While the compass honors Ka‘au’s knowledge as a navigator, it also introduces children to the skills and mindset of a voyager. Wayfinding teaches children about taking risks, discovering themselves, being attentive to symbols and signs, and respecting their elders and mentors, Scott says. “It teaches all the 21st century learning skills – collaboration, communication, creativity, critical thinking and compassion. These are the qualities we want in our children, but these are also the qualities that you would want with your fellow seamen in a canoe.”

The Polynesian Star Navigational Compass (above), designed by artist Leighton Lam ’74, is a stunning work of art, featuring a white bird, Manu O Ku, which shows Polynesian voyagers the way toward land. These same birds can be seen on the Punahou campus, a living reminder of the things in life that guide us.

Now at Ka‘aumoana, children can continue to learn these values.

Jada Wong ’30 and Elizabeth Parish ’30 amid the kalo at Ka‘aumoana.

“This gift – it’s so valuable, important and so core to who Ka‘au was, defined by his values, by what he believed in, what he stood for and how he would act on it,” Thompson said. “It’s a memory of his deep love for nature and his deep, very, spiritual connection to the oceans. When you create a space for young children to connect to nature, to understand the language, I don’t think we really realize how important that is.”

Children also will learn Thompson’s message to malama honua or care for the earth.

In Ka‘au’s honor, Thompson named a star after him, called Ka‘aumoana. Lam placed Ka‘au’s star in the compass, just to the right of Hoku Pa‘a, the steady North Star. Lam also included in the center of the design a beautiful white bird, the Manu O Ku, which shows Polynesian voyagers the way toward land.

When Lam showed the McKenneys his early sketch of the Manu O Ku, they immediately recognized the spirit of their son. “They knew this was going to be something that would speak to who they were, who Ka‘au was, and what Punahou is,” says Lam, who used to surf and windsurf with Ka‘au. “I wanted to make a compass that honors those who explore and pass on knowledge of the ocean, earth and universe as Ka‘au did in his life as a Punahou School teacher and through his love of the ocean. I want kids to come here and feel like they are stepping from the lava rocks into the ocean and gaze into the sky, to see the past, be present now and inspired for their future. Hopefully, this will inspire many generations to explore and find ways to navigate the world and life.”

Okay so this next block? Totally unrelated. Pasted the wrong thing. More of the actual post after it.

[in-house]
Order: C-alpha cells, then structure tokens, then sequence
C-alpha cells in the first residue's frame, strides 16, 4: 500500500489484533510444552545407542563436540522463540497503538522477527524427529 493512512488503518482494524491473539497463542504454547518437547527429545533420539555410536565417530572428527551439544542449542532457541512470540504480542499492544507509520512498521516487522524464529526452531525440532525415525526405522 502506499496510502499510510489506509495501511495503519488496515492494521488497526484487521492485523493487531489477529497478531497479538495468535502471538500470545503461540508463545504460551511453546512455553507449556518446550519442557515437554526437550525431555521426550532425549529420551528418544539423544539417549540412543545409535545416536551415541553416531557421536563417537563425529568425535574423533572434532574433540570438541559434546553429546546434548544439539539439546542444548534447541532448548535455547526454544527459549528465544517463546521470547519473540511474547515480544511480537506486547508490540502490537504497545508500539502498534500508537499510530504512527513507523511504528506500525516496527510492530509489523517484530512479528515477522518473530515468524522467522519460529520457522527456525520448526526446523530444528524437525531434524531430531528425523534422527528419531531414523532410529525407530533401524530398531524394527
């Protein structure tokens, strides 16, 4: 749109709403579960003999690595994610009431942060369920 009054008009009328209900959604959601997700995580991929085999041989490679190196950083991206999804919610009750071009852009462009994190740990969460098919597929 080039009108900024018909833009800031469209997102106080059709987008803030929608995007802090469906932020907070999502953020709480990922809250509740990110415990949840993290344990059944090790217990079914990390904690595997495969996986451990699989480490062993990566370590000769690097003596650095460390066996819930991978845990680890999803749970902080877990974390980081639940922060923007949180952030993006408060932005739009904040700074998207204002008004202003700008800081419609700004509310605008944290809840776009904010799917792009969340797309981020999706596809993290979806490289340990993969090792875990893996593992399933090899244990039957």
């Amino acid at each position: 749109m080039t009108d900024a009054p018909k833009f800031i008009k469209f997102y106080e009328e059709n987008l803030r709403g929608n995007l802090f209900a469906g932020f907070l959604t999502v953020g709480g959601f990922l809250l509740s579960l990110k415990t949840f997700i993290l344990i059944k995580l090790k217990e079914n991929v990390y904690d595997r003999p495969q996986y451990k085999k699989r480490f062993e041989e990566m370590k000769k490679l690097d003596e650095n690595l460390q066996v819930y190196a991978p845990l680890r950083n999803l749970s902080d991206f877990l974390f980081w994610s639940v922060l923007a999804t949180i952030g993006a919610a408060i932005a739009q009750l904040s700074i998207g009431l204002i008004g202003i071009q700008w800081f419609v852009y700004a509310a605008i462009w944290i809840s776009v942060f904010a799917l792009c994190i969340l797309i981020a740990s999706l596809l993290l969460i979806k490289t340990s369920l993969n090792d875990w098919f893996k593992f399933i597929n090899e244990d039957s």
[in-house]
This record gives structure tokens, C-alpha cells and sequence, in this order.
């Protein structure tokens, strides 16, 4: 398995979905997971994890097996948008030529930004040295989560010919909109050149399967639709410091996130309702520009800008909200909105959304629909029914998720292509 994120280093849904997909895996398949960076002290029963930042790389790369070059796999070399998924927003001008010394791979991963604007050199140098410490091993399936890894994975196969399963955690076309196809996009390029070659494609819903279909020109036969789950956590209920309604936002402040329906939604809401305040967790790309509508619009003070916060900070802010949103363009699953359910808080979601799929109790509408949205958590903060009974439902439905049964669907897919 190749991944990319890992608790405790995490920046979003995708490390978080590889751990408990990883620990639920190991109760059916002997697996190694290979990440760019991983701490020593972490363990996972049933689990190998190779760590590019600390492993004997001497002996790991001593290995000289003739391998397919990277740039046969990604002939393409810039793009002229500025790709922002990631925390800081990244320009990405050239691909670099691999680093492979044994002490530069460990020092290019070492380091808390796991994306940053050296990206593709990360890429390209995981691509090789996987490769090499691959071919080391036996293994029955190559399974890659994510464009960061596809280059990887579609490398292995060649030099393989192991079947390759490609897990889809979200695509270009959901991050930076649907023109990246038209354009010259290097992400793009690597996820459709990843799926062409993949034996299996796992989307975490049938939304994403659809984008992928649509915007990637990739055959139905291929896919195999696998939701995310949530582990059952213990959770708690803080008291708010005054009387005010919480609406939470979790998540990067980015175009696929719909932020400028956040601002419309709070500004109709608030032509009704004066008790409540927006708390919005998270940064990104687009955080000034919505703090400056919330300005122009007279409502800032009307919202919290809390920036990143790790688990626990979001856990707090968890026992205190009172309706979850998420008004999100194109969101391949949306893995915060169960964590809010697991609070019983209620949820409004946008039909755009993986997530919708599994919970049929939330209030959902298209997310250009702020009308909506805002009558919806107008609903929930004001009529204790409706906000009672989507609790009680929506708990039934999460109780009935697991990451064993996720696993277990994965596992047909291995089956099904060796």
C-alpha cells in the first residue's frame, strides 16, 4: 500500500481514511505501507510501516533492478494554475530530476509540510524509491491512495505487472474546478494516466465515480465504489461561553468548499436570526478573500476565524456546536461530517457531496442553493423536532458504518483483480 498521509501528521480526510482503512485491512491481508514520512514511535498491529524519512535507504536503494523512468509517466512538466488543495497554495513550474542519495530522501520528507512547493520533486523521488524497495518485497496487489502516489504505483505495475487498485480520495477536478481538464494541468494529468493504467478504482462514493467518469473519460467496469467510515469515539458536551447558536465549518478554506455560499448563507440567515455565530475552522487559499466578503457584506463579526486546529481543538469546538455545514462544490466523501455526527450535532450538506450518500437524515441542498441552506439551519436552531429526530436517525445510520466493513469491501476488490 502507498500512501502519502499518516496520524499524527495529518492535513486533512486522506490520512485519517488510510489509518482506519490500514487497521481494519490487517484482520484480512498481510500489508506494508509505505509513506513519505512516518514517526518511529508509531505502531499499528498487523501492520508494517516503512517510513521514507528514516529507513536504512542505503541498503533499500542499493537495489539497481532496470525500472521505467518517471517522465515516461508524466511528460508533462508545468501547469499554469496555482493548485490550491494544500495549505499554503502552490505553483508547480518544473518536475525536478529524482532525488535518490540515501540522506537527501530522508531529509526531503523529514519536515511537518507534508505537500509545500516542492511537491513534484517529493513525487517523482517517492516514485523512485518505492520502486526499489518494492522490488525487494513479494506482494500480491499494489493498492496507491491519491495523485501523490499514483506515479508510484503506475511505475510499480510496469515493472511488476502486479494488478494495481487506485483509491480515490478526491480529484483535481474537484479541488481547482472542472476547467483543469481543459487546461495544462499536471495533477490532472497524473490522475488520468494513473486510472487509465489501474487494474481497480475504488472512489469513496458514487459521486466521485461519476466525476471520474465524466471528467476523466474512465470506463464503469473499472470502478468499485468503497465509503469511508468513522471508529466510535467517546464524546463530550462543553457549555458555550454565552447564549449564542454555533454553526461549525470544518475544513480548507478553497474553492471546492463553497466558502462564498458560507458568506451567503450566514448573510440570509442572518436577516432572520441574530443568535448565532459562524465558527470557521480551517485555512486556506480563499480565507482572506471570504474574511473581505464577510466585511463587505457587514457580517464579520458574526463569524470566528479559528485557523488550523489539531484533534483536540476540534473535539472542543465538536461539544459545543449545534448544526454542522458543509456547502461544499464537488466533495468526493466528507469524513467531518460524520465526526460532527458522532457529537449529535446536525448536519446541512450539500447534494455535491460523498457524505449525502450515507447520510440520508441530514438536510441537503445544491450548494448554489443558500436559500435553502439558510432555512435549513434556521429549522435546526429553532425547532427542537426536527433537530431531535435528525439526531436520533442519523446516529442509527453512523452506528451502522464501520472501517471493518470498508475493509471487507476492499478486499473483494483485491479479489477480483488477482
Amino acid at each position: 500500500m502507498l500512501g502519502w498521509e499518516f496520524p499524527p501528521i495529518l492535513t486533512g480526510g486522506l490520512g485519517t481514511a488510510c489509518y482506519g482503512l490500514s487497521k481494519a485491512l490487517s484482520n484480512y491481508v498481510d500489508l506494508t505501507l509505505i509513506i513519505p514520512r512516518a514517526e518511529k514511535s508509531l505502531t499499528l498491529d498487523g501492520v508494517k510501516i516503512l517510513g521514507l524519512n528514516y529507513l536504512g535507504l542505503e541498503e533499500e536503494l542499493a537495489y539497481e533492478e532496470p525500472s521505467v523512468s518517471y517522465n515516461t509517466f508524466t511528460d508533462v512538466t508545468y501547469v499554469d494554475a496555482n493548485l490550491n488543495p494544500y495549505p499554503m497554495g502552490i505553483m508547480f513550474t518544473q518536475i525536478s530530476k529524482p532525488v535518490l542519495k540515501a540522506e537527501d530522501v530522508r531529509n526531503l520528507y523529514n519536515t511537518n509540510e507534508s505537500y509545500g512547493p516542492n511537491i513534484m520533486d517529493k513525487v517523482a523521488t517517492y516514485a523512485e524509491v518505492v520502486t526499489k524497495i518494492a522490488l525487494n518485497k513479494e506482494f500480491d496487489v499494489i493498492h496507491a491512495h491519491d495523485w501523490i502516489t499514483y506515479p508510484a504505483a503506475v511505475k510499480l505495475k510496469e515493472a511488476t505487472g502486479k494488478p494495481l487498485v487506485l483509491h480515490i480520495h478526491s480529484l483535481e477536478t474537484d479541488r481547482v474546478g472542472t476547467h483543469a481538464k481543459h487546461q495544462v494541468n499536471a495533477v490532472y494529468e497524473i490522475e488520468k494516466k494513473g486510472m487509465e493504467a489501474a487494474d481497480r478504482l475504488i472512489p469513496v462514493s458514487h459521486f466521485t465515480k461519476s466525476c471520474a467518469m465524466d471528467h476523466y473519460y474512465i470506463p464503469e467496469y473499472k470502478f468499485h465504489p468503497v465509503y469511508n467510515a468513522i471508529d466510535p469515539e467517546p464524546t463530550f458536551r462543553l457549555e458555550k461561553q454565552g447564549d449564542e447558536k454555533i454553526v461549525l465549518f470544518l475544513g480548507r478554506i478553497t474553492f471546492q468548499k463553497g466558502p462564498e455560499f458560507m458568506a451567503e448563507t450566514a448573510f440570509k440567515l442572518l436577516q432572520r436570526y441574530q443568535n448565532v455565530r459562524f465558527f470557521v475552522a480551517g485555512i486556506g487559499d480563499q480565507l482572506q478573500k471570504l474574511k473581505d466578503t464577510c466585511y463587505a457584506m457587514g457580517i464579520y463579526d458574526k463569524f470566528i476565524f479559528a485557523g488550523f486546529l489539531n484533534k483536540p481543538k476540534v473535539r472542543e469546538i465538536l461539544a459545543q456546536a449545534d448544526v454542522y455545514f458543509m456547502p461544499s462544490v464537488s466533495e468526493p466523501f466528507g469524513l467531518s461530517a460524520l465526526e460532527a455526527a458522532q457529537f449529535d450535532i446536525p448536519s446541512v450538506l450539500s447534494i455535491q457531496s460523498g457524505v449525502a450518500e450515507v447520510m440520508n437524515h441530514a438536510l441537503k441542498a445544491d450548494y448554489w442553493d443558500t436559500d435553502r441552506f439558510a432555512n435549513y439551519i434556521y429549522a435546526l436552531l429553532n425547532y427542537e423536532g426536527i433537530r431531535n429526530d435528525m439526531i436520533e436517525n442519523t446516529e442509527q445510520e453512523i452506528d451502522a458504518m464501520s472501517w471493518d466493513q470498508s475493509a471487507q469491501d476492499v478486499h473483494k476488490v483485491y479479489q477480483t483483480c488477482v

Luanna Farden ’56 McKenney and Peter McKenney.

With the construction complete and the water from Ka Punahou flowing, the McKenneys are filled with gratitude for those who made it possible. “It’s such a privilege to be able to give this gift, and to know that the mana that comes from the hearts of the Hawaiian people will go forward into the world through all the children of Punahou,” Luanna said.

Now, Peter and Luanna dream of what more Ka‘aumoana can offer to the Kosasa Community. Every morning, the Community welcomes children as they arrive. They stop to play in the ‘auwai (swales) and run past Hawaiian plants. A nearby imu is ready for the third-grade lu¯‘au. Children’s voices fill the air with mele.

“We’re so pleased that the hale can be shared with children, and will inspire them to live aloha for one another, while commemorating our dear son who loved his students and was so proud to be a dedicated teacher at Punahou,” Luanna says.